The nest sites and habitat features of the area around nests in a population of Jackdaws breeding in the centre of Rome, Italy, were studied. Occupied nests (n = 41) had a predominantly south-easterly exposure and were located on average 20 ± 8 m above the ground. The availability of suitable nest holes positively influenced the size of breeding colonies. The preference for SE-facing holes could be affected by winter winds, which blow from the NW. To describe the habitat conditions in 20 Jackdaw nesting areas in Rome, in comparison with 14 randomly selected sites from the same area, 25 variables in plots within a 28.8 ha area were measured. Built-up districts covered on average 77% and 78% of the total area of occupied plots and random plots, respectively. Ruderal areas covered 5% of the total area in occupied plots and 0.4% in random ones, wooded areas correspondingly 20% and 12%. Stepwise discriminant function analysis carried out on habitat variables in nesting areas and random plots provided a model based on the proportion of ruderal areas and gardens that correctly classified 90% of cases. Jackdaws are associated with habitats characterised by the interspersion of ruderal areas, gardens, and built-up districts that provide suitable nest sites. Effective protection measures in urban areas should concentrate on the conservation both of suitable cavities in old buildings and of relict patches of ruderal and open habitats bordering city centres.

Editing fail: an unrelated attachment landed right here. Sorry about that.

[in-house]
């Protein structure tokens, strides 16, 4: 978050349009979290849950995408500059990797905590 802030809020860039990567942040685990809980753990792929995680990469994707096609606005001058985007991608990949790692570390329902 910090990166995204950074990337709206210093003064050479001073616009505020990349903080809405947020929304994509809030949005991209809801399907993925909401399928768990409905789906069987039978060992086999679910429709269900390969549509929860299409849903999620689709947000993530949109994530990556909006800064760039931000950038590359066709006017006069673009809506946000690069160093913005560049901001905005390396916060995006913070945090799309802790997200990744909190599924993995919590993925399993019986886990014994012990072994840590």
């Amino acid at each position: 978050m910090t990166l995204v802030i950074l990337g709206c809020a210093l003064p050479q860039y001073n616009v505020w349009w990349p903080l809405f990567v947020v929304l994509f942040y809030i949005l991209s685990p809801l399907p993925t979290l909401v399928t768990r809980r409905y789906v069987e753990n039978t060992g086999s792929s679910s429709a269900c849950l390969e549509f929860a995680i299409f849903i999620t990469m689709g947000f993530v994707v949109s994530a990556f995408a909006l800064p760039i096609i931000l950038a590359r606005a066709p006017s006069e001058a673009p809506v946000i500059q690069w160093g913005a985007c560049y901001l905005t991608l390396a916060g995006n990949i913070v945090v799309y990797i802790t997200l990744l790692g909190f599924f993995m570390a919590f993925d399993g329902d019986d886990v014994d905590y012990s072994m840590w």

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Vol. 37 • No. 1